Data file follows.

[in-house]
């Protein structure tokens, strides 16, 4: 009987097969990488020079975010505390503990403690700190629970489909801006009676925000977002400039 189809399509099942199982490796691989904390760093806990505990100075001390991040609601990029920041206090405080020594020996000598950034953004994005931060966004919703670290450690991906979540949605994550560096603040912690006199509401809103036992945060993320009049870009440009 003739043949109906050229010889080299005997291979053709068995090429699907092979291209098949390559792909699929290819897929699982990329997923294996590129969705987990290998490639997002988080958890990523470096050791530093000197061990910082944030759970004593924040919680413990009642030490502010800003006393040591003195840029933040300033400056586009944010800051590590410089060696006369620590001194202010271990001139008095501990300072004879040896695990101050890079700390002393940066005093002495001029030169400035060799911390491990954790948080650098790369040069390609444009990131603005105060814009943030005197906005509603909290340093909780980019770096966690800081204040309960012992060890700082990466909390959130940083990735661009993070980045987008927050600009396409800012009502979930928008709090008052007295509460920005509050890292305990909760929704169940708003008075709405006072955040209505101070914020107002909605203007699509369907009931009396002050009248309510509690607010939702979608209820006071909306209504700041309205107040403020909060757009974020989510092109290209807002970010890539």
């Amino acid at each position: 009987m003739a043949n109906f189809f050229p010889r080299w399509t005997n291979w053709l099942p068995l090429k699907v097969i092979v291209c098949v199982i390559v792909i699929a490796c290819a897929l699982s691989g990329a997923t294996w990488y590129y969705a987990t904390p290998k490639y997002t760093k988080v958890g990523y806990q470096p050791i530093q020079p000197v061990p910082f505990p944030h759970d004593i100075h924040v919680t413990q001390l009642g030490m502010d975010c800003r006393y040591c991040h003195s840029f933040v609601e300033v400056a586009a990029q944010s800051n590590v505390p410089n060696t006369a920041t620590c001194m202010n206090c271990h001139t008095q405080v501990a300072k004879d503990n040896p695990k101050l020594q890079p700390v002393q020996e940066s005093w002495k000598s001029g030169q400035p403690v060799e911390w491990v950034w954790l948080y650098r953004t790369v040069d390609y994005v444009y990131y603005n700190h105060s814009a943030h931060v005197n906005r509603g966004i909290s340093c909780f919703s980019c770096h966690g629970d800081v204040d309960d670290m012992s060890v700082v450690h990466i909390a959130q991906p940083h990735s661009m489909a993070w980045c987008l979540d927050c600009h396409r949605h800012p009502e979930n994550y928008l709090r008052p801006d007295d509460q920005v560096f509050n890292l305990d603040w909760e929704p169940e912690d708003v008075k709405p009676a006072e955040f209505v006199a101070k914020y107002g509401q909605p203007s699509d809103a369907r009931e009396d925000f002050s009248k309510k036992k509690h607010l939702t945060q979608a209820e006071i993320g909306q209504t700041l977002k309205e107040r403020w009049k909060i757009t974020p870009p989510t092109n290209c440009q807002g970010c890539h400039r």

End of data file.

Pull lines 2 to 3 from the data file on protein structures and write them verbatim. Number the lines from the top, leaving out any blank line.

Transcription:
């Protein structure tokens, strides 16, 4: 009987097969990488020079975010505390503990403690700190629970489909801006009676925000977002400039 189809399509099942199982490796691989904390760093806990505990100075001390991040609601990029920041206090405080020594020996000598950034953004994005931060966004919703670290450690991906979540949605994550560096603040912690006199509401809103036992945060993320009049870009440009 003739043949109906050229010889080299005997291979053709068995090429699907092979291209098949390559792909699929290819897929699982990329997923294996590129969705987990290998490639997002988080958890990523470096050791530093000197061990910082944030759970004593924040919680413990009642030490502010800003006393040591003195840029933040300033400056586009944010800051590590410089060696006369620590001194202010271990001139008095501990300072004879040896695990101050890079700390002393940066005093002495001029030169400035060799911390491990954790948080650098790369040069390609444009990131603005105060814009943030005197906005509603909290340093909780980019770096966690800081204040309960012992060890700082990466909390959130940083990735661009993070980045987008927050600009396409800012009502979930928008709090008052007295509460920005509050890292305990909760929704169940708003008075709405006072955040209505101070914020107002909605203007699509369907009931009396002050009248309510509690607010939702979608209820006071909306209504700041309205107040403020909060757009974020989510092109290209807002970010890539």
């Amino acid at each position: 009987m003739a043949n109906f189809f050229p010889r080299w399509t005997n291979w053709l099942p068995l090429k699907v097969i092979v291209c098949v199982i390559v792909i699929a490796c290819a897929l699982s691989g990329a997923t294996w990488y590129y969705a987990t904390p290998k490639y997002t760093k988080v958890g990523y806990q470096p050791i530093q020079p000197v061990p910082f505990p944030h759970d004593i100075h924040v919680t413990q001390l009642g030490m502010d975010c800003r006393y040591c991040h003195s840029f933040v609601e300033v400056a586009a990029q944010s800051n590590v505390p410089n060696t006369a920041t620590c001194m202010n206090c271990h001139t008095q405080v501990a300072k004879d503990n040896p695990k101050l020594q890079p700390v002393q020996e940066s005093w002495k000598s001029g030169q400035p403690v060799e911390w491990v950034w954790l948080y650098r953004t790369v040069d390609y994005v444009y990131y603005n700190h105060s814009a943030h931060v005197n906005r509603g966004i909290s340093c909780f919703s980019c770096h966690g629970d800081v204040d309960d670290m012992s060890v700082v450690h990466i909390a959130q991906p940083h990735s661009m489909a993070w980045c987008l979540d927050c600009h396409r949605h800012p009502e979930n994550y928008l709090r008052p801006d007295d509460q920005v560096f509050n890292l305990d603040w909760e929704p169940e912690d708003v008075k709405p009676a006072e955040f209505v006199a101070k914020y107002g509401q909605p203007s699509d809103a369907r009931e009396d925000f002050s009248k309510k036992k509690h607010l939702t945060q979608a209820e006071i993320g909306q209504t700041l977002k309205e107040r403020w009049k909060i757009t974020p870009p989510t092109n290209c440009q807002g970010c890539h400039r």